Faigle, Gerald (interviewee), Plasky, Joseph G. (interviewer)
In his interview, Gerald Faigle describes his experience in personnel management and his impressions on plant management over the course of his career with DuPont Co. Addressing his time at the Seaford, Delaware plant early in his career, Faigle details the work environment, plant management, and employee attitudes. He also discusses the Industrial Engineering function at Seaford and its role in the plant operations in the early 1960s. Faigle then describes the personnel and various incidents in the spinning area at the Martinsville, Virginia plant. <br>Speaking of his time as Planning and Control Superintendent and later Staple Superintendent at the Wilmington, North Carolina plant, Faigle describes the pressure to increase production and improve quality as well as personnel attitudes toward and efforts made to achieve these goals. Concerning the Old Hickory plant, Faigle comments on an anticipated strike and the efforts the plant management undertook to prevent it. He also remarks on the challenges he faced as plant manager at the Richmond, Virginia plant. Faigle also describes his time with the Chemicals and Pigments Department, commenting on the internal discussion surrounding Freon as a product. He finally remarks on his work in the Safety Group and his post-retirement safety consulting.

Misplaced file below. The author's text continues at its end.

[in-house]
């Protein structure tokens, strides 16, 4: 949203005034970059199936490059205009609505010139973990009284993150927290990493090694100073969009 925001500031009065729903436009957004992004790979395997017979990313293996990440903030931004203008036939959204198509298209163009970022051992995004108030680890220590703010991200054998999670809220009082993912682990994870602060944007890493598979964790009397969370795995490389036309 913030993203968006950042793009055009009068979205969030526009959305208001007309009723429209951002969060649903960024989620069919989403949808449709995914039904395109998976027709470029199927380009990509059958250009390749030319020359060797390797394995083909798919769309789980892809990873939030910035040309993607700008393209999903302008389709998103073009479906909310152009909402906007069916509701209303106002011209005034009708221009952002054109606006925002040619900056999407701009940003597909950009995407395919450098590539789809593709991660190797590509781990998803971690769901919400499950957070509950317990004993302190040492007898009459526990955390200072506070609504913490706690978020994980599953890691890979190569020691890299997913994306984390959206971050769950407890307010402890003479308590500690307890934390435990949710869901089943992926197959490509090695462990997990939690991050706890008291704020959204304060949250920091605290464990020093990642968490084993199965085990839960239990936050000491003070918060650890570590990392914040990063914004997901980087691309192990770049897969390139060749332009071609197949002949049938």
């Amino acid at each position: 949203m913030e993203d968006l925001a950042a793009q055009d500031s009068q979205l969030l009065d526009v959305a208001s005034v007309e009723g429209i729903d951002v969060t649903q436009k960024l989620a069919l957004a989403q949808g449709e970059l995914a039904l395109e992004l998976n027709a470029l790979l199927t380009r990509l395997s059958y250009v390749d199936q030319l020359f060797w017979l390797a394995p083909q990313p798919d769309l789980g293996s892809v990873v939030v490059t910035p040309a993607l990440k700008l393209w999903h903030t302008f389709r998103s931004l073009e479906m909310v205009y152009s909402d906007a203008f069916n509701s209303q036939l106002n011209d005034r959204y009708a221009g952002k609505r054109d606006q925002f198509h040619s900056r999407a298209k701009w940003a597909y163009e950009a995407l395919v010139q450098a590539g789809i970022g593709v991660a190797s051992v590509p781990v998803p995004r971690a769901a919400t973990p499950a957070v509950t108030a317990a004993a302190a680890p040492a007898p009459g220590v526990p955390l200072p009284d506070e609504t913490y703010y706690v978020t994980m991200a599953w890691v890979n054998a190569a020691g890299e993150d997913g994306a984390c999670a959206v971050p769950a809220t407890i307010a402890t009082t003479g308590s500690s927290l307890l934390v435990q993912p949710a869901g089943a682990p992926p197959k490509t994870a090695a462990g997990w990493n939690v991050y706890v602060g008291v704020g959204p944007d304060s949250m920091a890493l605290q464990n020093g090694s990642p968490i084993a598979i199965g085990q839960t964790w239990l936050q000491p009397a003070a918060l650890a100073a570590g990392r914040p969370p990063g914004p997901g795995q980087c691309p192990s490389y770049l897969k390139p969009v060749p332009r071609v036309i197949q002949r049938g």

Synder, John (interviewee), Plasky, Joseph G. (interviewer)
In addition to detailing his work history, Synder comments on the Seaford plant management at the beginning of his career and some of the rules of negotiation with Burlington Industries, for which he was Marketing Director.
Crickenberger, Raymond (interviewee), Plasky, Joseph G. (interviewer)